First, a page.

Ignore the book cover with the sultry lady and the cleavage. That image has nothing, repeat nothing, to do with this book. Whether that’s a good thing or a bad thing depends on the reader, I suppose. For me, it’s a good thing. Based on the cover and the melodramatic blurbage (“Would She Learn the Dead Man’s SECRET?”), I was expecting a hard-boiled detective drama, filled with cliff hangers, femme fatales, and secrets revealed—pure escapism, in other words. What I got was a meditation on the nature of stories and of truth.
The Colorado Kid by Stephen King does indeed involve a young women hoping to learn a dead man’s secret, but the young woman, Stephanie McCann, is an intern at a small weekly newspaper—pretty perhaps, but no femme fatale with cleavage and a provocatively held microphone. The dead man actually turned up on the coast of a Maine island 25 years ago. There’s no danger here—just a story told by two old journalists, Vince Teague and David Bowie, who’ve been teaching the novice newshound the ropes.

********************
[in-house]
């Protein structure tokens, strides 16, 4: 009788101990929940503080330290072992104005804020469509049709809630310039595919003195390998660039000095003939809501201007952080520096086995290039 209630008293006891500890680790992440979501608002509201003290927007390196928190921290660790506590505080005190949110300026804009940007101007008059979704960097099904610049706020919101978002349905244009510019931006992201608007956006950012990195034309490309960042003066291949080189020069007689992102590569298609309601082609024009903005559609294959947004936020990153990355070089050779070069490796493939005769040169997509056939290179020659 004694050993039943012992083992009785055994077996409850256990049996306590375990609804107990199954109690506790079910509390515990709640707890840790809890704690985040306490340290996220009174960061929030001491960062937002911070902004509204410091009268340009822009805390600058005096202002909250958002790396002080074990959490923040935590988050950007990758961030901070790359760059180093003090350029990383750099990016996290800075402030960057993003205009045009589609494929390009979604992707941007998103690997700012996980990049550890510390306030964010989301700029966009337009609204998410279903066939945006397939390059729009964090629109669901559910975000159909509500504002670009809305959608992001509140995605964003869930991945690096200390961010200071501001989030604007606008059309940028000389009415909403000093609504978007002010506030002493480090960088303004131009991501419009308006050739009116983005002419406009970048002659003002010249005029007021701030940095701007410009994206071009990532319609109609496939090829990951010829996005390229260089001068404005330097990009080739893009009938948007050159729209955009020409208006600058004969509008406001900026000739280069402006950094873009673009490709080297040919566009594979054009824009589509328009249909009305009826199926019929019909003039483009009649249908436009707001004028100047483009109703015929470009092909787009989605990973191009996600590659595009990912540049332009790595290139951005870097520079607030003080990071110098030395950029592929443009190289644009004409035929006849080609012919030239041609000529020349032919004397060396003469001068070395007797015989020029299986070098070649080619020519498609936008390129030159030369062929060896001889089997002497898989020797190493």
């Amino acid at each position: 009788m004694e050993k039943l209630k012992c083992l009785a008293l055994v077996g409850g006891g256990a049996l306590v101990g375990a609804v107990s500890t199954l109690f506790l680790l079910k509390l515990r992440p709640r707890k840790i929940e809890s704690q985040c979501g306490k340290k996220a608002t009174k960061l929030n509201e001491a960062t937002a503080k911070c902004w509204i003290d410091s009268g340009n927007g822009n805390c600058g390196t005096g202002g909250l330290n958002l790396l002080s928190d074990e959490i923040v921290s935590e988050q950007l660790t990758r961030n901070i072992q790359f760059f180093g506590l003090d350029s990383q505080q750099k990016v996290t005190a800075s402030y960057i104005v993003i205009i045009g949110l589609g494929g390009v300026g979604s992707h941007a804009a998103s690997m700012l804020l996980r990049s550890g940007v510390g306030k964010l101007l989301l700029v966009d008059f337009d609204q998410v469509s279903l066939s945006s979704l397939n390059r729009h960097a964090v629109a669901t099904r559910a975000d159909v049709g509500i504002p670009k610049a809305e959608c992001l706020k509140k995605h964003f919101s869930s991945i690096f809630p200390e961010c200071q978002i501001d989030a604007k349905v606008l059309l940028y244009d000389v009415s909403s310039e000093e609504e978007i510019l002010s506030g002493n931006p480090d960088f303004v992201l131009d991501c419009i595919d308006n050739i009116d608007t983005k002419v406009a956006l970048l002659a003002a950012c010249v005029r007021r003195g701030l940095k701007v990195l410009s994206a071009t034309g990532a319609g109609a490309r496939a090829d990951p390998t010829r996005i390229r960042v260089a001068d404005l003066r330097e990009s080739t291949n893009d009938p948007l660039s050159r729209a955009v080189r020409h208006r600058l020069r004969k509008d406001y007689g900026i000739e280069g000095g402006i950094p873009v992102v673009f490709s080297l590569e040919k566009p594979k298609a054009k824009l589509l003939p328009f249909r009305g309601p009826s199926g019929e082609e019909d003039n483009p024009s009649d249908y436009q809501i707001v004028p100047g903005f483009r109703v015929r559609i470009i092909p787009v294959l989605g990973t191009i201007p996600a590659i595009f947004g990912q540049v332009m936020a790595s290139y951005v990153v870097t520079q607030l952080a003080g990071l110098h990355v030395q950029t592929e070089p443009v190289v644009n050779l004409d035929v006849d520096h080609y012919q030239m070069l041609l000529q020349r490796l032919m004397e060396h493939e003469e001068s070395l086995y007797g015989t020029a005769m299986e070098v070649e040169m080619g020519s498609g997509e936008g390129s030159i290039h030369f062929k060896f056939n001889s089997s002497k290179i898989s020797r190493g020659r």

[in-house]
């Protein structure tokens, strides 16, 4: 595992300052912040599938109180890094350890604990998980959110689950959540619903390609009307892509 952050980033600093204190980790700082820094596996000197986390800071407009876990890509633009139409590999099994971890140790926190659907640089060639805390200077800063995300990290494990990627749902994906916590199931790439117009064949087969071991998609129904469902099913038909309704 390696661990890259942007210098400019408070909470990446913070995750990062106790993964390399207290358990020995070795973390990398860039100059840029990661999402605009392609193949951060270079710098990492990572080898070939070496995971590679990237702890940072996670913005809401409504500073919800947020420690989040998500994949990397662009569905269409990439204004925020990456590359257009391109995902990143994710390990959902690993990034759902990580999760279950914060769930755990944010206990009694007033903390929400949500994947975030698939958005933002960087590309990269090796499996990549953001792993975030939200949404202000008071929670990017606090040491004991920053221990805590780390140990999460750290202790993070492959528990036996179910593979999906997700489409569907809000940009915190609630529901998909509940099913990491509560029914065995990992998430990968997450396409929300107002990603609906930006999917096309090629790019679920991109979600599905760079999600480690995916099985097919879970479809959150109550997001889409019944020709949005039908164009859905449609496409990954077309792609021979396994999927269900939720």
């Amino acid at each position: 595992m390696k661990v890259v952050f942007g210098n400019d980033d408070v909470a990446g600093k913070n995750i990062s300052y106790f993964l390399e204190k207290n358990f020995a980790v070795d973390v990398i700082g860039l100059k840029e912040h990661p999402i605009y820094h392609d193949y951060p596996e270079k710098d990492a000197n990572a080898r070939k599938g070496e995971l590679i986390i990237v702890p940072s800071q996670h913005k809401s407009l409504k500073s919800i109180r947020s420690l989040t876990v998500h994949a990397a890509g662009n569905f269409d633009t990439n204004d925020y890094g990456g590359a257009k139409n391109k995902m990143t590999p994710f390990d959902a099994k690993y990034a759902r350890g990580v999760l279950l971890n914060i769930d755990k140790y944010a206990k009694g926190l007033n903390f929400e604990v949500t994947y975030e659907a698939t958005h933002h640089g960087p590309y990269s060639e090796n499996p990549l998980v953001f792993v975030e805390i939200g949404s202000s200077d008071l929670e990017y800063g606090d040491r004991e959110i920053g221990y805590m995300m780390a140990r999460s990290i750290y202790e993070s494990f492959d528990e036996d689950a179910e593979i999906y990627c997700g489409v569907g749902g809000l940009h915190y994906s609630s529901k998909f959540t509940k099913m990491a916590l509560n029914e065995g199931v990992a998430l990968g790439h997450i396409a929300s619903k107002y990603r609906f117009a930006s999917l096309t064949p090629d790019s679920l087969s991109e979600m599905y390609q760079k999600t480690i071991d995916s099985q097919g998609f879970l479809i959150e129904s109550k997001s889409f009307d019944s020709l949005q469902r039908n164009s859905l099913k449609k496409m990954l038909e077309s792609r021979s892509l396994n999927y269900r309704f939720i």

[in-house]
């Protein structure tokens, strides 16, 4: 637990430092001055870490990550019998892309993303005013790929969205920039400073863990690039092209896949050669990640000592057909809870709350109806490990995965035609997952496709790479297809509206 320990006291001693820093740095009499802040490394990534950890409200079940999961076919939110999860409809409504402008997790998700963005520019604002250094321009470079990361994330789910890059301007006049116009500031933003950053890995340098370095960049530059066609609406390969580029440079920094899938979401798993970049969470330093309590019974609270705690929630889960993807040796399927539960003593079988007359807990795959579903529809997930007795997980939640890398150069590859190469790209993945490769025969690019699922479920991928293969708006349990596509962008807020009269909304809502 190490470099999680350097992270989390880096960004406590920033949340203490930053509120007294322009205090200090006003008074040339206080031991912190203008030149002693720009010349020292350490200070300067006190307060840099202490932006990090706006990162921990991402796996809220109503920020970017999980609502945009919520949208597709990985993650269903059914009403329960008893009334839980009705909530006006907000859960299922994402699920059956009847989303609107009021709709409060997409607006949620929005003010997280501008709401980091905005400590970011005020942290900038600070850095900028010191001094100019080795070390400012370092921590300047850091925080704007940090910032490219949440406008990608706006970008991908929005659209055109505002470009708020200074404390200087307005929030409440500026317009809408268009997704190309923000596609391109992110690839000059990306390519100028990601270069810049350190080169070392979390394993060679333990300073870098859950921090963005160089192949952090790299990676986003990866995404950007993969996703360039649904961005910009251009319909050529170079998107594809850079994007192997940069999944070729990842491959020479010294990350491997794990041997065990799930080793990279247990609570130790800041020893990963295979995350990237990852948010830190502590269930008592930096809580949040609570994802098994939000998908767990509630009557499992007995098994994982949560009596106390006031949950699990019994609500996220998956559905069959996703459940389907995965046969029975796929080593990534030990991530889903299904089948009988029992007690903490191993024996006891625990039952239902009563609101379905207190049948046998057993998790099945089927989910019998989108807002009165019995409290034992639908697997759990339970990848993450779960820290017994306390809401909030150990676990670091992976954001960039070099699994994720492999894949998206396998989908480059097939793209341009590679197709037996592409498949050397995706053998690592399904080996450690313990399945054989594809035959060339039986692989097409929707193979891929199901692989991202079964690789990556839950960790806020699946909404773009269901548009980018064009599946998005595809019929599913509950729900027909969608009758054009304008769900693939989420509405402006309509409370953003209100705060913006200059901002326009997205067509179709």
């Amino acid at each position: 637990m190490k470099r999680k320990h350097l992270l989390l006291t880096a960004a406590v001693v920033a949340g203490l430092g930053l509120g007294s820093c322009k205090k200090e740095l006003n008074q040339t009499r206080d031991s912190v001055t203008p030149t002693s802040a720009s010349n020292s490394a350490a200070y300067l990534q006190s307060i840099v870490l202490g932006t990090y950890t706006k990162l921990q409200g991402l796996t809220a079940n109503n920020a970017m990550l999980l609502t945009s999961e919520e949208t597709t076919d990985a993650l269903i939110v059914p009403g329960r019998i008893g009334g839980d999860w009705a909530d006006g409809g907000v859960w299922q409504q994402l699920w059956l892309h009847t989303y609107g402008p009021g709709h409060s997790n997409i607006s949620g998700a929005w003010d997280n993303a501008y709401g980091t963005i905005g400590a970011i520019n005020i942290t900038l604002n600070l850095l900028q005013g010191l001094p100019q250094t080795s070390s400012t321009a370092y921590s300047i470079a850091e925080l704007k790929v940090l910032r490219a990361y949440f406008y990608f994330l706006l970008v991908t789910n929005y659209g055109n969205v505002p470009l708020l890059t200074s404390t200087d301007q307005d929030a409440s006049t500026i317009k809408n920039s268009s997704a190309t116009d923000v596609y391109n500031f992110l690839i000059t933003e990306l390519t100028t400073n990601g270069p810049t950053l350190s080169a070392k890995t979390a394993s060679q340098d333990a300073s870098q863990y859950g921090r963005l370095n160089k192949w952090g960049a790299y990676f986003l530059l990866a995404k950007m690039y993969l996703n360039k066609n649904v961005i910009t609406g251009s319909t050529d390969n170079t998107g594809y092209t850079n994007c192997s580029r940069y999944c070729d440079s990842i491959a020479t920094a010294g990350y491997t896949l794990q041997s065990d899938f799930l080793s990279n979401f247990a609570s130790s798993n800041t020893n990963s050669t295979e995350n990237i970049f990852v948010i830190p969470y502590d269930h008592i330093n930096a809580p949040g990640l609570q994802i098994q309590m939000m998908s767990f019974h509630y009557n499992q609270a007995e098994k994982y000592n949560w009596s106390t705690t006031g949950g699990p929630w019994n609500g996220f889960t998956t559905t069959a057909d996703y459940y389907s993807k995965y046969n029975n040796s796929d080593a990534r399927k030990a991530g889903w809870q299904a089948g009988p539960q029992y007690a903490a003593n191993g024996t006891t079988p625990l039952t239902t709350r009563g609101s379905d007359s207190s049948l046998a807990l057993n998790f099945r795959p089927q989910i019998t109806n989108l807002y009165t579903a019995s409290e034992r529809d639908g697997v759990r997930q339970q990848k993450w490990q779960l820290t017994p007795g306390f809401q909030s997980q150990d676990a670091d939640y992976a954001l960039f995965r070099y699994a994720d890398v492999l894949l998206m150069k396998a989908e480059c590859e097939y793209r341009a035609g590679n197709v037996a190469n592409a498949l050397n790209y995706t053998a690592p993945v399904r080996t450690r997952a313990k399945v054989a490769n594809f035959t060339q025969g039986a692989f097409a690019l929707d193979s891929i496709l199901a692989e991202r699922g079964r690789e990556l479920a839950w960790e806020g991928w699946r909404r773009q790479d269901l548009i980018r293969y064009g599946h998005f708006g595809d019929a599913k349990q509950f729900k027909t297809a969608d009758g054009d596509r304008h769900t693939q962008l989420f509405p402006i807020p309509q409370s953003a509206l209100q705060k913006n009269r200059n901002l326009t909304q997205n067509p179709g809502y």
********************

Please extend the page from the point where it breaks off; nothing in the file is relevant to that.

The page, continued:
The story they tell is a straight-up mystery with more questions than answers. There are no thrills, no imminent danger, no terror, and no resolution. Parts of the mystery get solved, but the story doesn’t feel complete, and that’s the point. For Teague and Bowie, the story of the Colorado Kid is really about how we long for beginnings, middles, and ends to our stories, even though life never works that way.
In the afterword (which is, unfortunately, not on the audio version), King writes:
I write to find out what I think, and what I found out writing The Colorado Kid was that maybe—I just say maybe—it’s the beauty of the mystery that allows us to live sane as we pilot our fragile bodies through the demolition-derby world. We always want to reach for the lights on the sky, and we always want to know where the Colorado Kid (the world is full of Colorado Kids) came from. Wanting might be better than knowing.
At the end of the story, we still don’t know where the Colorado Kid comes from—not entirely anyway. And so the mystery remains a mystery, just as they so often do in life. There’s something satisfying about that.
As soon as I posted this review, I realized that it would work with the RIP III challenge. That’s three down, one to go in order to complete Peril the First.